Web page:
"This outstanding Philips Duo compilation is a tremendous bargain for Mozart lovers. It contains all five of Mozart's violin concertos, and, in addition, his Adagio for Violin and Orchestra (K. 261), Rondo for Violin and Orchestra (K. 373), and Sinfonia Concertante for Violin, Viola and Orchestra, (K. 364.) The violin concertos are played by violinist Arthur Grumiaux and the London Symphony Orchestra with breathtaking beauty and an almost perfect classical simplicity and restraint, and convey a sense of Mozartean elegance, virtuosity and passion. Grumiaux teams with the Raymond Leppard and the New Philharmonia Orchestra for the Adagio, Rondo and Sinfonia Concertante (with Arrigo Pellica playing the viola.) The musical results are no less outstanding. Also worth mentioning are the liner notes, which combine an excellent historical overview of the compositions with superb musical commentary. They are among the best I've ever found accompanying a classical CD. This 2-CD set is an absolute winner. It belongs in every classical music lover's collection."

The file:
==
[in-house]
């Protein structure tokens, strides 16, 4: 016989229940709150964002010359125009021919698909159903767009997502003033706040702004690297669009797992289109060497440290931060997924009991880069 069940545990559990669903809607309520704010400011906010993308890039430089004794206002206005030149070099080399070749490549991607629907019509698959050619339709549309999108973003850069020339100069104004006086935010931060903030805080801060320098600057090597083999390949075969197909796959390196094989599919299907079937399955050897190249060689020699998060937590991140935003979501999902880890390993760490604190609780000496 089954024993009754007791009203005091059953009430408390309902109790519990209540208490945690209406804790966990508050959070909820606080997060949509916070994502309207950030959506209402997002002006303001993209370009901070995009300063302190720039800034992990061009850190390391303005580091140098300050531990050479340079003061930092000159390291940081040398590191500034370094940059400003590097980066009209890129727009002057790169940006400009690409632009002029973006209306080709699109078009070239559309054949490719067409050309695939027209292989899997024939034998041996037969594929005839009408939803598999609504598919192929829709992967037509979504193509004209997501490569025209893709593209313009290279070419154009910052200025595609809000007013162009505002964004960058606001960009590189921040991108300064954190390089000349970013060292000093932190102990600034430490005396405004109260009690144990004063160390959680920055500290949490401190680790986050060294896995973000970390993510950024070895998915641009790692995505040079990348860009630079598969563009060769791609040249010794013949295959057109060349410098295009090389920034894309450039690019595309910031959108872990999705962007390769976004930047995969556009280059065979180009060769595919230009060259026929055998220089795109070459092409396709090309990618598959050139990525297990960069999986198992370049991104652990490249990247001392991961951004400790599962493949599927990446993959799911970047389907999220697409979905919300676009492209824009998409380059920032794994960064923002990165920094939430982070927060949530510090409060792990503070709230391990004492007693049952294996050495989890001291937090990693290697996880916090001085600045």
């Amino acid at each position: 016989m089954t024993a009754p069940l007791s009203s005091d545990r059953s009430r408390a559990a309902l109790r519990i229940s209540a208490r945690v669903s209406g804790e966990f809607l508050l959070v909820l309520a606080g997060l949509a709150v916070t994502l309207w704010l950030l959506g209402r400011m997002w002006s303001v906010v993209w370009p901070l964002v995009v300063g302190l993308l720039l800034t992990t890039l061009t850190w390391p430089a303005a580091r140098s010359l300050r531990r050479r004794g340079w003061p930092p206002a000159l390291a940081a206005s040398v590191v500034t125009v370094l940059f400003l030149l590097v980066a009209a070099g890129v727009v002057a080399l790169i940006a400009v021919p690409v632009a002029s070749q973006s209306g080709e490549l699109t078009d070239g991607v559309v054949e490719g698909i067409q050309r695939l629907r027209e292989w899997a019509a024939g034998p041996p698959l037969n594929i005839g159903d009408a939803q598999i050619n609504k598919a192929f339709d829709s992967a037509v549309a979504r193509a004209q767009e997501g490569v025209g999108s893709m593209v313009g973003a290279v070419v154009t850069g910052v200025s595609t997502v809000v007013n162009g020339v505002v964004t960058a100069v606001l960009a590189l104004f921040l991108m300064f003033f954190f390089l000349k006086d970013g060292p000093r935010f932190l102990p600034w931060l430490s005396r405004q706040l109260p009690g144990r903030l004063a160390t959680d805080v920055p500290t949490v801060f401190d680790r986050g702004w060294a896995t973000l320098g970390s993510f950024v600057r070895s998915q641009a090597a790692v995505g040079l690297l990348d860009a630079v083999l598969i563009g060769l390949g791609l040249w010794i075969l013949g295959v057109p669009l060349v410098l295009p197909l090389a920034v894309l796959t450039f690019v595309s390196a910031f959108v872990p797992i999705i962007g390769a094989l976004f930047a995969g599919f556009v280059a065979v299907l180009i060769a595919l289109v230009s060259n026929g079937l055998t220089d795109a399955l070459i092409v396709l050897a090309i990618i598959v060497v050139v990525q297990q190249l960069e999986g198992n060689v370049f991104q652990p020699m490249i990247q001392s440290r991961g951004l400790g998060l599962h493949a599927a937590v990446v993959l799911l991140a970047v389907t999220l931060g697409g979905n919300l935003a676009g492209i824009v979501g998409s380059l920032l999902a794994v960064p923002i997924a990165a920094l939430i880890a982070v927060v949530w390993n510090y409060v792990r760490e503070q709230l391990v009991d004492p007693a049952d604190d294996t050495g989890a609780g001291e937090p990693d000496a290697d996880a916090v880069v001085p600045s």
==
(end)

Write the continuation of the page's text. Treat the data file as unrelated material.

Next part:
No other recordings needed
PARTHO ROY | Tampa, Florida USA | 09/20/2002
(5 out of 5 stars)
"This is the complete corpus, minus the Concertone in C, of Mozart's major works for violin and orchestra. Not only will this CD quickly fill that gap in your classical collection, but you will not compromise anything in terms of quality and performance with this all-encompassing CD. Arthur Grumiaux's performance is near-perfect interpretation, combining sensitivity with rousing liveliness, and wit where needed. These are some rather well-noted performances from the 1960s, completely digitally remastered for today's high-tech listener. Personal favorites of mine are the final Rondeaus of Concertos Nos. 2 and 5, and that perennial showpiece, the Sinfonia Concertante, K. 364 (320d) (performed with violist Arrigo Pellicia). Carefully considered performances, executed without a hint of pretension, make this recording the best match for quality, comprehensiveness, and value."